NASHVILLE, Tenn. — Two Tennessee lawmakers are proposing drastic changes to Tennessee State Code that would prevent the state and its local leaders from enforcing any emergency health ordinances or resolutions that would mandate examinations, treatment or vaccines for anyone who objects on religious grounds or "right of conscience."
Representative Jay Reedy (R-Erin) and Senator Mark Pody (R-Lebanon) introduced their respective bills, House Bill 0010 and Senate Bill 0007, on Tuesday. East Tennessee Senator Frank Niceley (R- Strawberry Plains) co-sponsored the Senate bill.
The bills, if either is passed, would delete and change the language of various Tennessee Codes regarding school and work vaccination requirements, county health regulations, and other codes to prevent the state and local leaders from specifically requiring them during times of emergency brought on by disease epidemics -- such as the COVID-19 epidemic/pandemic.
State law already allows people to refuse certain public health requirements, such as school immunizations, for religious reasons. However, the code specifies that people can not claim these exemptions if the state is faced with an epidemic, because such exemptions could create a public health crisis through exponential infection risks.
One part of the bill calls for changing provisions regarding the responsibility of parents to immunize their children if it conflicts with their religious tenets. Currently, state law allows parents to refuse requirements for immunization for religious reasons -- but only in the absence of an epidemic or immediate threat of one. The bill would change that to remove the part about epidemics and allow parents to refuse on religious grounds without exception.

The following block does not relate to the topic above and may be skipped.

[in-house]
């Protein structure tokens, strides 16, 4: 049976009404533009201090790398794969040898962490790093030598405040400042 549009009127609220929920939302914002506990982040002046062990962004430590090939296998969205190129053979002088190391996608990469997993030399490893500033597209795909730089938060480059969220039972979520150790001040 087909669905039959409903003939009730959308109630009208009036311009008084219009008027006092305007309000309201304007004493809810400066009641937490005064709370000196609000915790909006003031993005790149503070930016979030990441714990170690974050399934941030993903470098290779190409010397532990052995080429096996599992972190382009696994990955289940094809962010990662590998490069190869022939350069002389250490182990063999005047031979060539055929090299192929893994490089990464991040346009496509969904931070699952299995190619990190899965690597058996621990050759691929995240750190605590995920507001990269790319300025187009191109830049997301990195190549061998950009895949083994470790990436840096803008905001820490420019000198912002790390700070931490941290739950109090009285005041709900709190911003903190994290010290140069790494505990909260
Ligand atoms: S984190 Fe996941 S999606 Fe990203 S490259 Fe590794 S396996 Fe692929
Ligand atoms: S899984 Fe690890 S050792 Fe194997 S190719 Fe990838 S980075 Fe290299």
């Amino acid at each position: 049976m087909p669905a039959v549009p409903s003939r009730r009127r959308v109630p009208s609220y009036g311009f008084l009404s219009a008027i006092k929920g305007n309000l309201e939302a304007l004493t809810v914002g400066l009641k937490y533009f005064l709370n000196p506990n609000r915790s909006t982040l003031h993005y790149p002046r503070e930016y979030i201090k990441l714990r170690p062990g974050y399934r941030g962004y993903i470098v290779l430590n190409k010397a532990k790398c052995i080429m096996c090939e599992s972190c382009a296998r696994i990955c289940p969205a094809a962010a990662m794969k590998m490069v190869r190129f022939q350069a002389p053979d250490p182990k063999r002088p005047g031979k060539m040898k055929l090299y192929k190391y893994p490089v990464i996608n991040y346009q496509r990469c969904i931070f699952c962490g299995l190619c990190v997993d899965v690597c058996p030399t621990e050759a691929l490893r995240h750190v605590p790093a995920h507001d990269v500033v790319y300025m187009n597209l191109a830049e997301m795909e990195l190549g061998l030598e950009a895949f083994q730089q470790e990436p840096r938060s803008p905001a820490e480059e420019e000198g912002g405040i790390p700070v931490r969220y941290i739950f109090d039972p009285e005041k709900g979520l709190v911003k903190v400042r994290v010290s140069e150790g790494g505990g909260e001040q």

Other portions of the bill call for similar changes to state law requiring immunizations specifically to address public health needs/emergencies for public schooling and employment. It also calls for adding a new general provision to state code on disease prevention that would prevent the state or any other department from enforcing laws requiring medical exams, immunizations, or treatment for those who object "on religious grounds or by right of conscience."
Another section of the bill calls for changing a portion of the Tennessee Code regarding the role of county health departments. If changed, it would allow people to ask for exemptions to specific public health regulations during an epidemic for religious reasons.
Finally, the bill calls on completely removing a portion of Tennessee Code that enforces misdemeanor penalties for people who refuse or prevent dependents from being vaccinated when required, or doctors who fraudulently create certificates of sickness or vaccination to prevent people from needing vaccinations.
The Tennessee legislature returns to Nashville in January.